Thursday, June 2, 2011

Glee PSA Misses the Mark

I know that I am late to this, but I think that it is worth the conversation.  Glee actress Jane Lynch  appeared with disabled activist Lauren Potter in a PSA, which attempted to explain why the R word needs to disappear from our popular lexicon. I absolutely agree with this, though I take issue with the way that the message was expressed.  The following is the PSA in question.

(Note: The video comes with a transcript but please be aware that slurs are used if you are playing it at work or in mixed company)


At the end Lynch says, "The R word is the same as any minority slur, treat it that way and don't use it." I can get behind that statement; however, by having people of different marginalizations state emphatically the slurs that they find offensive, it sets up the idea of comparing oppressions. It is enough to say that this word is a slur and is absolutely inappropriate, without juxtaposing it to words like, fag, kike, nigger and spik. As a viewer, it felt very much to me like Lynch and Potter were justifying why this word is offensive, rather than just saying that a word is offensive.  How does this promote tolerance and respect?
When PSA's are made, a good intention is not all one must consider.  Wanda Sykes did a PSA awhile ago about people using the phrase that's so gay, to denote something that they thought was bad or weird. Where this PSA differed from that of the Glee PSA, is that it felt no need for comparison and simply stated that the language was wrong and why.  It is absolutely enough to say that a word or phrase rises to the level of a slur and constitutes oppressive language, without trying to prove this by comparing it to other slurs.   To me, it almost suggests that the R word in and of itself is not defamatory enough to stand on its own.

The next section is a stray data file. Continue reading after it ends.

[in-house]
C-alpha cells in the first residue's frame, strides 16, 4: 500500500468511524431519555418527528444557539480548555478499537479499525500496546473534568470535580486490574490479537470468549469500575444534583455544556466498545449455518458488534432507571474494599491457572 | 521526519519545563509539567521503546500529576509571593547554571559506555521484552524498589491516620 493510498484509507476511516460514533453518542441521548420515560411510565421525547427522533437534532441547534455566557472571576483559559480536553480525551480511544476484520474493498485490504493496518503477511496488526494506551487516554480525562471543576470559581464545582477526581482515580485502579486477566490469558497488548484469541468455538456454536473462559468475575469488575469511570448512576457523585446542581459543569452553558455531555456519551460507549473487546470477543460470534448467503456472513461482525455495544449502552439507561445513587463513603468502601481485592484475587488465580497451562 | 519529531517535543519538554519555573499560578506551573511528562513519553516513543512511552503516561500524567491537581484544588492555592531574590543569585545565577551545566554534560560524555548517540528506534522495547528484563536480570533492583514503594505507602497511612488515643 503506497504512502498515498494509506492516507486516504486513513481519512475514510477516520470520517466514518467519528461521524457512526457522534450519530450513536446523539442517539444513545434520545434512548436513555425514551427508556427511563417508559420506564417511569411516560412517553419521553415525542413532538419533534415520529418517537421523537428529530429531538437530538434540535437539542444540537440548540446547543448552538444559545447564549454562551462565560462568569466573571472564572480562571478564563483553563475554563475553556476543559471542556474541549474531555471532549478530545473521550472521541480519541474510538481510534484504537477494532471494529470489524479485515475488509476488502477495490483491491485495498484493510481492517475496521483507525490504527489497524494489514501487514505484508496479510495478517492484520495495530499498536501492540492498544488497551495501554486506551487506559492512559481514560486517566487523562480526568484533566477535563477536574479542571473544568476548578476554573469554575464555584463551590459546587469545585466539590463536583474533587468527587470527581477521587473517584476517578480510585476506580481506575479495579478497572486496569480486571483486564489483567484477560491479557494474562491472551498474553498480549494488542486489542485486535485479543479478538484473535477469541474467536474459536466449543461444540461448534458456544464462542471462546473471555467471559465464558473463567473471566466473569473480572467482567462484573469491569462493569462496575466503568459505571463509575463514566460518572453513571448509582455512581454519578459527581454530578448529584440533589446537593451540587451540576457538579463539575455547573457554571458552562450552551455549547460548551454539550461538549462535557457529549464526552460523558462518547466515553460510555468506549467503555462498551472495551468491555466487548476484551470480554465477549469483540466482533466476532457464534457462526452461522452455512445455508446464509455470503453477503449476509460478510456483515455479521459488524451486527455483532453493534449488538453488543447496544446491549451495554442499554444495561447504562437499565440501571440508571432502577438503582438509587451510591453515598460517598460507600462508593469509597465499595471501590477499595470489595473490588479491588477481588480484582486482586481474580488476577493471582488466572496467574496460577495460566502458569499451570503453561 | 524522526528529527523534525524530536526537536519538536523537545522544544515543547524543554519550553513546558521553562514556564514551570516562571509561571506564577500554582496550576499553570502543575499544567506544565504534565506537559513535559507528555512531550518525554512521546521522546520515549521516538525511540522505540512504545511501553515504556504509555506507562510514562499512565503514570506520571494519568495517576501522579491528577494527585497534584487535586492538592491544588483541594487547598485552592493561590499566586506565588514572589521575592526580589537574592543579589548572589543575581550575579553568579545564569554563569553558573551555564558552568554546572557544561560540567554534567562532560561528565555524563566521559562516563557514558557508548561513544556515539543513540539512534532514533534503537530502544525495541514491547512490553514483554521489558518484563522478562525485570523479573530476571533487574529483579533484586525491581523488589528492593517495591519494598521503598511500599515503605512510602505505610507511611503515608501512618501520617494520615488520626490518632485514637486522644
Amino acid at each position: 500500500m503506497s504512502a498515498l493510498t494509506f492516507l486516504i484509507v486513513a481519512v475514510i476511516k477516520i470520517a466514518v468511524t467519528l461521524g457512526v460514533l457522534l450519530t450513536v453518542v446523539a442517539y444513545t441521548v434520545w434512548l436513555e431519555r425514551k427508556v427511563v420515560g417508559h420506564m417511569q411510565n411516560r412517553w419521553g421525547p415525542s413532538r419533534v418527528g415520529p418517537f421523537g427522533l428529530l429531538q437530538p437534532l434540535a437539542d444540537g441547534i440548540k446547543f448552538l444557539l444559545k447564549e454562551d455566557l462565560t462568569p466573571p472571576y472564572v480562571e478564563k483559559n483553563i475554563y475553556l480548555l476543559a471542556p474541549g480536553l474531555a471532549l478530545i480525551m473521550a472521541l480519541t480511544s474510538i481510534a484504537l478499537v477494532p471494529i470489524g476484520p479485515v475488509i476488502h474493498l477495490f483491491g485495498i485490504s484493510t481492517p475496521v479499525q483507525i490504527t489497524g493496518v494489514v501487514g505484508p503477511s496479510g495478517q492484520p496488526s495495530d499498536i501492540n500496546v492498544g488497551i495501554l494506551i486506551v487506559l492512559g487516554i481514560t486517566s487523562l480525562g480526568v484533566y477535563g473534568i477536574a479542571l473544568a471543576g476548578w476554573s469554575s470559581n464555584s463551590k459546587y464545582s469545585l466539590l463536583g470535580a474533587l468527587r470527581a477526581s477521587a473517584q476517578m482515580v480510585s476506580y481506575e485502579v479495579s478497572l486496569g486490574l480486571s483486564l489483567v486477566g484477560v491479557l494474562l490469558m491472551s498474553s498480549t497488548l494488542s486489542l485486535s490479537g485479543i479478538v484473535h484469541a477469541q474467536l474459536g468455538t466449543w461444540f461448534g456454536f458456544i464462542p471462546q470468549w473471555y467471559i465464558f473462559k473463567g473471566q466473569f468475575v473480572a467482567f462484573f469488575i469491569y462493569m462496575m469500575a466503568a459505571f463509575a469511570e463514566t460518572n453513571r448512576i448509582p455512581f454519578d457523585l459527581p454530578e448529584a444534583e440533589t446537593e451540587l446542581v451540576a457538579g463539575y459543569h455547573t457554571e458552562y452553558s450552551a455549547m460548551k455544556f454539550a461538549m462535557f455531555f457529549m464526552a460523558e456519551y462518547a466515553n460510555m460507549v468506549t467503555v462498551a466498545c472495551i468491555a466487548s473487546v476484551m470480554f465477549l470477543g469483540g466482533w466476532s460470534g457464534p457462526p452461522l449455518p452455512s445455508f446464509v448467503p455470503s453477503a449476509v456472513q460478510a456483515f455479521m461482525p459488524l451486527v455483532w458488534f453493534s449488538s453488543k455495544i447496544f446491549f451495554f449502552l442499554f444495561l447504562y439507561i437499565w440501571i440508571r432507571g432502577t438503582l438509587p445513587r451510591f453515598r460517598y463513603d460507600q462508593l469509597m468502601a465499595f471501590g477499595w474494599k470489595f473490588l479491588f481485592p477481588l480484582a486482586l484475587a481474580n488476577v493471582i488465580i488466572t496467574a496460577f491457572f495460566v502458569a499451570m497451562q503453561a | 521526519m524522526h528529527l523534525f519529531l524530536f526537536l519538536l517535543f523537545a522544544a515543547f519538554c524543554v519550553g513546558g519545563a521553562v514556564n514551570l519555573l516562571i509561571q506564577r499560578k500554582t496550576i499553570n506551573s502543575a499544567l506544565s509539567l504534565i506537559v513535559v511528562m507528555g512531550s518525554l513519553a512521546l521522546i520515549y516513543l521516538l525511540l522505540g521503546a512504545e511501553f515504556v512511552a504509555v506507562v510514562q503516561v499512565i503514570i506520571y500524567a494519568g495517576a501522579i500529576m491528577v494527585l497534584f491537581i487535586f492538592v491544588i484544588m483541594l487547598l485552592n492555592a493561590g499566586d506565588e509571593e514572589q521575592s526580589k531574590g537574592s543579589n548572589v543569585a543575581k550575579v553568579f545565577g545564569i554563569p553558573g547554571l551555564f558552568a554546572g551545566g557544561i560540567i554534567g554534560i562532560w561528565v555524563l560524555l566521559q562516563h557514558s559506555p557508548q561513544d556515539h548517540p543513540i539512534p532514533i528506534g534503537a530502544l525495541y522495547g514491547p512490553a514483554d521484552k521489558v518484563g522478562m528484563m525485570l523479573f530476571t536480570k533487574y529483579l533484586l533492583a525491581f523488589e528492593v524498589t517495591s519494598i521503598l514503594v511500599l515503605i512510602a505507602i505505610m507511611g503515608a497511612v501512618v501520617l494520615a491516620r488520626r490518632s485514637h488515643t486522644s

My other issue with this PSA is that it focuses solely on the R word, as the singular disableist word that the able bodied should avoid.  I won't deny that the R word is horrendous, but is it anymore harmful than the words crazy, or lame, which are equally ubiquitous?  My skin absolutely crawls when lame is used as a negative descriptor, and yet there is no push to point out to the public that this word is offensive to disabled people.  In political circles, it has been deemed to acceptable to call the hateful tea party crazy, as though their position stems from being neurologically atypical, instead of an absolute desire to maintain the status quo.  In the media, people that are neurologically atypical are often presented as extremely violent, and few bother to comment how disableist this is.  If there is going to be a conversation about disableist language, the conversation must extend beyond the R word and yet, somehow I do not envision that this is a goal. 

I wish I could be thankful that the R word is being taken on so strongly, but the fact that it is not nearly enough ways heavily upon me.  There needs to be a conversation about disability and poverty, disability and sexual assault, disability and race etc., because everything that intersects with disability is an issue and has too long been ignored. I worry that people will see this PSA, and believe that eliminating their usage of the R word is all that is required, when in fact that is not even the tip of the iceberg. 

What issues that intersect with disability do you believe to be a priority, and how can we best attack disableism in our society?